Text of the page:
Paul Smart and the 1972 Imola 200

| | World News
Picture: Ducati Corse

Rarely, if ever, has one rider, one circuit and one bike been so inextricably linked.

Paul Smart, Ducati and the Imola 200 in 1972 are part of racing history and his success in that one race probably meant more to him than his many wins on works Triumphs, Kawasakis and other makes.

And yet it was one race which he didn’t particularly want to do - a 6000 mile flight to ride a prototype he had never even seen before.

It was only insistence from his wife Maggie and support from Ducati dealer Vic Camp that persuaded him to make the trip from Atlanta to Milan.

But what a race it was. Modelled on the Daytona 200 but on one of the greatest circuits in the world, and with promoter Checco Costa receiving the backing of Ducati to promote the 750 formula in Europe, it resulted in a stunning last lap dash with Smart using all his short circuit experience to outdo team-mate and Italian hero Bruno Spaggiari.

Ducati were delighted to the extent they gave Smart the bike which is still in his possession.

Next year is the 50th anniversary of an event which gave a great boost to Superbike racing in Europe and Ducati’s position in it with Fabio Taglioni’s Desmo-twin. The relationship between Paul and the Italian factory remained strong - they saw him as part of the family and even named a model after him. His memory of the weekend remained fresh and nine years ago as an honoured guest at the 40th anniversary he
spoke of his adventure:

“I got on the plane tired having just finished a race at Atlanta. I was not really happy as I had a long trip to Imola for a race that my wife had committed me to. I was not at all sure I wanted to go.

“Arriving in Italy I was surprised to be picked up by a big car, you know the ones with curtains in the windows, the car of the Direttore or someone.

“That my initial attitude was negative is an understatement as I was totally prepared to find that my ‘ride’ was another old bike patched together for the weekend.

“I hadn’t been in Italy for a day yet by mid-day we were at the Modena track ready to test a brand new motorcycle with the entire team and management looking on.

‘The Imola 200 was only days away and we were desperately short of time. The first time time I saw the bike I thought ‘This thing is so long it’s never going to go round a corner … and it’s got a hinge in the middle.’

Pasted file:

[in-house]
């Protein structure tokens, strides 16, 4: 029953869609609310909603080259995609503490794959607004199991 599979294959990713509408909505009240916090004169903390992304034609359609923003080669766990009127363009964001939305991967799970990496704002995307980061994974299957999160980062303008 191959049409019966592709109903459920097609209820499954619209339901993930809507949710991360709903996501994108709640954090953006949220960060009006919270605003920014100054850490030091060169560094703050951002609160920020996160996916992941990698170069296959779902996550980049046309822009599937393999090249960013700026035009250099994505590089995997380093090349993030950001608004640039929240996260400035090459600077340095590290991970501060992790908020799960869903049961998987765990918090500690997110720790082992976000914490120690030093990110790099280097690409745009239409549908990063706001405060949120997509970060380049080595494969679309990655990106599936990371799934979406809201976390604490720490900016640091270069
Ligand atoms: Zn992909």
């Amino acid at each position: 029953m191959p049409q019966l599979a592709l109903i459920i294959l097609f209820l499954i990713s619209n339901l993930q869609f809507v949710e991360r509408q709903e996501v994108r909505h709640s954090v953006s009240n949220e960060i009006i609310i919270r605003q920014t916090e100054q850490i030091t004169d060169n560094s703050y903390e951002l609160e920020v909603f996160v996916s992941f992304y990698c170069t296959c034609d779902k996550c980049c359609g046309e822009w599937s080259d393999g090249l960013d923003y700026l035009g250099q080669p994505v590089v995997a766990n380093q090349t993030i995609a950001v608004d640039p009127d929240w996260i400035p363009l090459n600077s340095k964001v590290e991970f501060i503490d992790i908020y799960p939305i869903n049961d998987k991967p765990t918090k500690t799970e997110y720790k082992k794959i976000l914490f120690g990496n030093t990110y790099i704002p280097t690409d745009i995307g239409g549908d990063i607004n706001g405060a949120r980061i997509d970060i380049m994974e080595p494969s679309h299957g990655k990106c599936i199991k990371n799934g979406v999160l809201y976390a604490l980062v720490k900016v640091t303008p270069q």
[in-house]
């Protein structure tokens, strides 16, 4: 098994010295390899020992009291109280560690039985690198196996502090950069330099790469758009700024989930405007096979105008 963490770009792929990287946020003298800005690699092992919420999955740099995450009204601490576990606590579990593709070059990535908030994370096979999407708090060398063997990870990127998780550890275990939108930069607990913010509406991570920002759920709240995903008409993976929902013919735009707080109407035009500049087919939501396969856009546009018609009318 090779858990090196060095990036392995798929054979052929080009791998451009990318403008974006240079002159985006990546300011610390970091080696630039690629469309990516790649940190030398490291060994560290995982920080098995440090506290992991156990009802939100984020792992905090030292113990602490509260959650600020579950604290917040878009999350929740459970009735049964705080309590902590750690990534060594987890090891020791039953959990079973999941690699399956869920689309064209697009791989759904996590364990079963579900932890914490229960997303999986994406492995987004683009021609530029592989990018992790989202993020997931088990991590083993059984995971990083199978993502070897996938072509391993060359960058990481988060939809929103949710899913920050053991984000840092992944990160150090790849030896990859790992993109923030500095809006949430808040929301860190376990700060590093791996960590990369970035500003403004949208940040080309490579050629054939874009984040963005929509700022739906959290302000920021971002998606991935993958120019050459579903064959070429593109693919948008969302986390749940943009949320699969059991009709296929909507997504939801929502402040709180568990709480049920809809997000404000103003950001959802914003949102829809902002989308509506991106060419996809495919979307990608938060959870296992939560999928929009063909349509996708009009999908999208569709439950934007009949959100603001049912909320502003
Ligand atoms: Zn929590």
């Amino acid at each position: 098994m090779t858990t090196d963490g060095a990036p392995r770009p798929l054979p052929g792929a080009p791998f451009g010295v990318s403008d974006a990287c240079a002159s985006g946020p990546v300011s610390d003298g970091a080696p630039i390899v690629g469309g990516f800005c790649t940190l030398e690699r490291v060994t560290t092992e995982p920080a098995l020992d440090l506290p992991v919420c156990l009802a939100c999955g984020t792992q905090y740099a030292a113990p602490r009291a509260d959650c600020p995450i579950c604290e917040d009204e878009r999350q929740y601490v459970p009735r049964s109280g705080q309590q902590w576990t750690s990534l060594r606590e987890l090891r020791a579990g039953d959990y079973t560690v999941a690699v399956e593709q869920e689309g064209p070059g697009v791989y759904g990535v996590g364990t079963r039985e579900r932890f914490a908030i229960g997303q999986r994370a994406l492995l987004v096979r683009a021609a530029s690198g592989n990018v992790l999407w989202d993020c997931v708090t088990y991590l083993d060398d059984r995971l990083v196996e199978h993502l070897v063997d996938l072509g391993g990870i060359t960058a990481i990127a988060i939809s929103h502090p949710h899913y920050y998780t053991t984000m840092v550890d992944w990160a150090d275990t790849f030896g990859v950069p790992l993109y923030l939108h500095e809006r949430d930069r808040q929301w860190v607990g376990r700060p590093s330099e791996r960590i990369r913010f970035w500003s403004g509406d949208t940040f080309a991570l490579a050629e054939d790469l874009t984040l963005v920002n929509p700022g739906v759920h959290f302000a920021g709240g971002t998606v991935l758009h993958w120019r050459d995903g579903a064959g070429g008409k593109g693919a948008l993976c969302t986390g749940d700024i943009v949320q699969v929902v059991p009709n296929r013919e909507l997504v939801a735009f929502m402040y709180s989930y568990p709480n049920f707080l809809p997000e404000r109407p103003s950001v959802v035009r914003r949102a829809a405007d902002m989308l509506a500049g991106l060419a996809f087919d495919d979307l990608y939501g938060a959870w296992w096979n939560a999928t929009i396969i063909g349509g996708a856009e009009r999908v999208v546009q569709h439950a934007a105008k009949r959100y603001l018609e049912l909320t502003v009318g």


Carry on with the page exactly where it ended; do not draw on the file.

“You get preconceived ideas just looking at a bike and I had just got off one of the most evil handling bikes in the world (a Kawasaki) and this new Ducati made me think I was stepping back in time. A four-stroke twin?”

His confidence rose during the tests with the Ducati easier to ride and faster than the Triumphs he had ridden the year before and especially when lapping faster than world champion Giacomo Agostini on a shaft-drive MV 750.

And he was in good company with riders he knew well like Jack Findlay, Jarno Saarinen, Peter Williams and others, some of whom started to grumble because they had been given a chance to ride the Ducati and chose not to.

He continued: “On race day I couldn’t believe how many people were there. The atmosphere was electric and full of noise like only the Italians can make. The track is one of my lasting memories. It was a wonderful old style Grand Prix circuit which did, and still does, run round the hills at the back of the old town of Imola.

‘Before the race the Ducati team manager Fredmano Spairani, an incredibly determined man, told
Spaggiari and I ‘Listen, you and Bruno are going to be first and second. I would just like you and Bruno to agree to share the prize money for first and second when we win.’ And to top it off he said if I won I could keep the bike!

“When the flag dropped Ago’s MV shot off but I was cautious as I wanted to keep both the clutch and me in one piece. (Agostini and the MV later retired). Bruno and I quickly moved to the front. The biggest problem we had were back markers and in a tortuous
200 miles we were always dodging bikes retiring and running out of fuel.

“Spaggiari came past me but I went straight back and he didn’t press me again until the last lap when he tried to ride round the outside of me coming out of the Aqua Minerale section.

“At that part of the track we were completely flat out. I saw his front wheel coming alongside and to communicate my displeasure I just let it drift wide. I didn’t see him after that and when I did look back I wondered if he had gone through the hedge or something.

“Bruno and I crossed the finish line first and second and I relaxed for the first time since boarding the plane in Atlanta. The realisation of what you have done really hits when riding the bike back into pit lane and seeing the faces of the entire race team, especially Taglioni and Spairani.

“Total elation. They had gambled and their bet paid off. The day was also notable for me in an other way, it was my birthday (April 23, 1943). A really good birthday.”

Paul Smart flew back to the States to rejoin Kawasaki and he went onto win the big money race at Ontario . But in the meantime, unknown to Kawasaki or team manager Bob Hansen, he had got Colin Seeley to make him a frame for the ill-handling bike.

Despite the win it did not go down well with his Japanese masters and it was the end of the relationship.